Light Meter for Film Photography

Handheld Light Meters for Film Photography

Handheld light meters are designed to give a larger range of exposure, aperture, and shutter speed settings for film photography. This is particularly helpful for photography tips and techniques like winter photography and night photography as the handheld meter will help determine the proper length of exposure time. There are two general types of light meters – reflected-light meter and incident-light meter.

Reflected-light meters are similar to the through-the-lens (TTL) light meters found in most modern 35mm SLR film cameras. These meters are calibrated to gather all light from the scene and average it out into one, mid-gray exposure. This particularly becomes a problem when the scene is very bright, like beach or winter photography, because the bright colors are underexposed as middle gray colors. The photographer must compensate for this by over-exposing the film. Incident-light meters are used to measure one particular light source falling on the subject matter. Because it measures a single source, there is less of a chance of incorrect exposure readings.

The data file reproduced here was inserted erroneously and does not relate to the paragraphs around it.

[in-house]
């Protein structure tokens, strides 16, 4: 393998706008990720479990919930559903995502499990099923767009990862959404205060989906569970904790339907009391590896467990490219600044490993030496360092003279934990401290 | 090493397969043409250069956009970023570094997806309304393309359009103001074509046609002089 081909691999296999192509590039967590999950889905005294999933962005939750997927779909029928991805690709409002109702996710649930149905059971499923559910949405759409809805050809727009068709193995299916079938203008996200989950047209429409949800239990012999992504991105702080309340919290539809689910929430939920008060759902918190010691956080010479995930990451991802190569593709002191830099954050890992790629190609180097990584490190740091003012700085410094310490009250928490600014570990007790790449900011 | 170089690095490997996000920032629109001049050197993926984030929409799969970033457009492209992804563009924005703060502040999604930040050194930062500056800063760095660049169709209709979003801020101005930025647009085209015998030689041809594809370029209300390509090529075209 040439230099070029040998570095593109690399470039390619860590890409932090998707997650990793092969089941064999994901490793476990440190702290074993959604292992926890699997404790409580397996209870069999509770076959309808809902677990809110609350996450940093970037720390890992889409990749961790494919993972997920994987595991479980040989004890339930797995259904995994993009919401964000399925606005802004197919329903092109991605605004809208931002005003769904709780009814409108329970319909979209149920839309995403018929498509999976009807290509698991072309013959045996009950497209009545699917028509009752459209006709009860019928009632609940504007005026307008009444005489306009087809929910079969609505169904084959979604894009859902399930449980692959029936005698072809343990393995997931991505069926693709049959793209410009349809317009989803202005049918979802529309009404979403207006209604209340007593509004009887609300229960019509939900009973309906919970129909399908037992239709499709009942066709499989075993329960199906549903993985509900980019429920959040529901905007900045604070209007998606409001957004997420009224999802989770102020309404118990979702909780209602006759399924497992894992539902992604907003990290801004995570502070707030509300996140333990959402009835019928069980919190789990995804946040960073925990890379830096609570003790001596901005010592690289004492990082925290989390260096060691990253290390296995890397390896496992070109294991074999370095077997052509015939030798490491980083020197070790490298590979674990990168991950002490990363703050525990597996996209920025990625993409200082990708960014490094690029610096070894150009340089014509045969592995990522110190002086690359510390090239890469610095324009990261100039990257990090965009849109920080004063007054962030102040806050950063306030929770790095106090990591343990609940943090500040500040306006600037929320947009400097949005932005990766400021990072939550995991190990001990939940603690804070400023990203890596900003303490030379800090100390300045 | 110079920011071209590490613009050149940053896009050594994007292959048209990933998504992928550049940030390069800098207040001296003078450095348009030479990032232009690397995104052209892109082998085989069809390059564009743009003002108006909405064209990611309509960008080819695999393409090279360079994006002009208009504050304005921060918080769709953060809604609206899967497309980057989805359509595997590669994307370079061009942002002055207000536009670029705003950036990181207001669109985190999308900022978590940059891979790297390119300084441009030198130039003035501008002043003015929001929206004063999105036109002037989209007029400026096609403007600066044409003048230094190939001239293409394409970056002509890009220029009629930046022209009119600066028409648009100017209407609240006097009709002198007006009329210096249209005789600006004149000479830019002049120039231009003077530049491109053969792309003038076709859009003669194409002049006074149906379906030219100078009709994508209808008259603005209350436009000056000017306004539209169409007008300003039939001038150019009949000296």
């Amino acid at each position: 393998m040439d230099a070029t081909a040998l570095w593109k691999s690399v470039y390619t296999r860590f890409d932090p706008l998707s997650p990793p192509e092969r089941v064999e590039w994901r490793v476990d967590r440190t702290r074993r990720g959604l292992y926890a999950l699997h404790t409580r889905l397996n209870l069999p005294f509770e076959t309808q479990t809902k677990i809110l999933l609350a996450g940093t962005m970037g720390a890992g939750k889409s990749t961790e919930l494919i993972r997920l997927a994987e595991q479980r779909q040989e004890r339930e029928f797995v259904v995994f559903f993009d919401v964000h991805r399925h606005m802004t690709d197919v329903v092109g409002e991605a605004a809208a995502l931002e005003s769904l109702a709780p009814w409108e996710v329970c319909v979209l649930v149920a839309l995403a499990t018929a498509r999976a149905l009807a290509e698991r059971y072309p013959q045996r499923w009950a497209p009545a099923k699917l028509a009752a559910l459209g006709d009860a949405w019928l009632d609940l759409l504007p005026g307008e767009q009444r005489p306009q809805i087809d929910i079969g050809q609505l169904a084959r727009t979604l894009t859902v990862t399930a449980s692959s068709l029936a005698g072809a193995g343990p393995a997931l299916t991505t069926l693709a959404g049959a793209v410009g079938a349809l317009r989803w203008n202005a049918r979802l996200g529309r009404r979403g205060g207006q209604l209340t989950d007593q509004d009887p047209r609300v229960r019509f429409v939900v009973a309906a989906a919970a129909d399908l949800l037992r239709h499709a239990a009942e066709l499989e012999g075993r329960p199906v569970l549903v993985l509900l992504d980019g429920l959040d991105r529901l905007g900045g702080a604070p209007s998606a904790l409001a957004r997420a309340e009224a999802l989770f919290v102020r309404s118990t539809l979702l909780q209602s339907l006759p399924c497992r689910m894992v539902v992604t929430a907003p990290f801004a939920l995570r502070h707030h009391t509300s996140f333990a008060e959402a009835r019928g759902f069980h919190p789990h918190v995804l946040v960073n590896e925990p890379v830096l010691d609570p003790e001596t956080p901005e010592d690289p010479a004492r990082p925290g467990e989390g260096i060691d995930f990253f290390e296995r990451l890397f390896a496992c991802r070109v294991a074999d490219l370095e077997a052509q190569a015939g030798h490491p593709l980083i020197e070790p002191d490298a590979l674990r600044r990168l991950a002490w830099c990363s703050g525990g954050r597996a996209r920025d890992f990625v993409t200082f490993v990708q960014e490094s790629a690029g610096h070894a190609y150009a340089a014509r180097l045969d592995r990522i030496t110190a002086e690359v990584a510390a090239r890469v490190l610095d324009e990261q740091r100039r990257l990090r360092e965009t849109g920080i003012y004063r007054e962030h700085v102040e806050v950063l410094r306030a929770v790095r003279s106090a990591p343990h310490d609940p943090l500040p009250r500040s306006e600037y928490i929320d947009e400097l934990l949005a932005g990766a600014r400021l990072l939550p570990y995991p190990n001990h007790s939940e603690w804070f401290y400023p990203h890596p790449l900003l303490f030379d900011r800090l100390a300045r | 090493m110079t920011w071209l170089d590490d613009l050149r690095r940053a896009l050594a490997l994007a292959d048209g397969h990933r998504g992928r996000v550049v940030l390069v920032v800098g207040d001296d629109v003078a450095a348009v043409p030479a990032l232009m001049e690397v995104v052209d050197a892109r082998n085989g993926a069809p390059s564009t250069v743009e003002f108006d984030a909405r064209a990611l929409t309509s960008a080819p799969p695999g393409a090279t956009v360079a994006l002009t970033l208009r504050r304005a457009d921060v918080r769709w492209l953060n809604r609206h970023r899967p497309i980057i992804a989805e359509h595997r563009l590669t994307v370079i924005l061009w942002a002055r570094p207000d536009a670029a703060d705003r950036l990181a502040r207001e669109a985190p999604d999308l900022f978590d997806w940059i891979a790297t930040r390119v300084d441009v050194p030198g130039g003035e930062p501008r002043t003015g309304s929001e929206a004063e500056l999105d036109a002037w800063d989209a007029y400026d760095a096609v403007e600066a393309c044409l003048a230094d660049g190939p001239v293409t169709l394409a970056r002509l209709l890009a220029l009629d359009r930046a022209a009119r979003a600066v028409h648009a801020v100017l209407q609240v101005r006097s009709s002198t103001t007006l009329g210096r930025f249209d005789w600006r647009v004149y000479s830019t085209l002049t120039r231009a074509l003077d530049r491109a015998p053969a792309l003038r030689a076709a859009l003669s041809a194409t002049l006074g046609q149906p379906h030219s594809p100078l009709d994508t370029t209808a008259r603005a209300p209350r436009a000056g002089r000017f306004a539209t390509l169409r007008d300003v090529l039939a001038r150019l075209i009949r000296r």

Spot light meters, a reflected-light meter, may also be used to measure various light sources in one composition. By taking multiple readings over the shadows and highlights you can determine the optimal exposure using the zone system. The zone system, in short, says to expose film for shadows and print for highlights. A spot meter will allow you to measure the shadow areas and create a proper exposure to follow the zone system.

How to Use a Handheld Light Meter

Handheld light meter diagram for film photographyFor reference, please click the image to the right for an enlarged handheld light meterdiagram. Reflected- and incident-light meters require the user to first select the appropriate ISO filmspeed on the meter. With a reflected-light meter, you measure light by point the light meter at the subject and with incident-light meters, you stand where the subject is and measure the light pointed back at the camera. Pushing the meter button will give you a number to which you set the exposure dial. Once properly set, you will be able to read the shutter speed and aperture settings that you can use for the exposure. Which settings you use will depend on how much depth of field you wish to obtain and if motion photography is desired. If you have an electronic light meter, chances are, you will just have to push a button and it will automatically give you the optimal settings to use.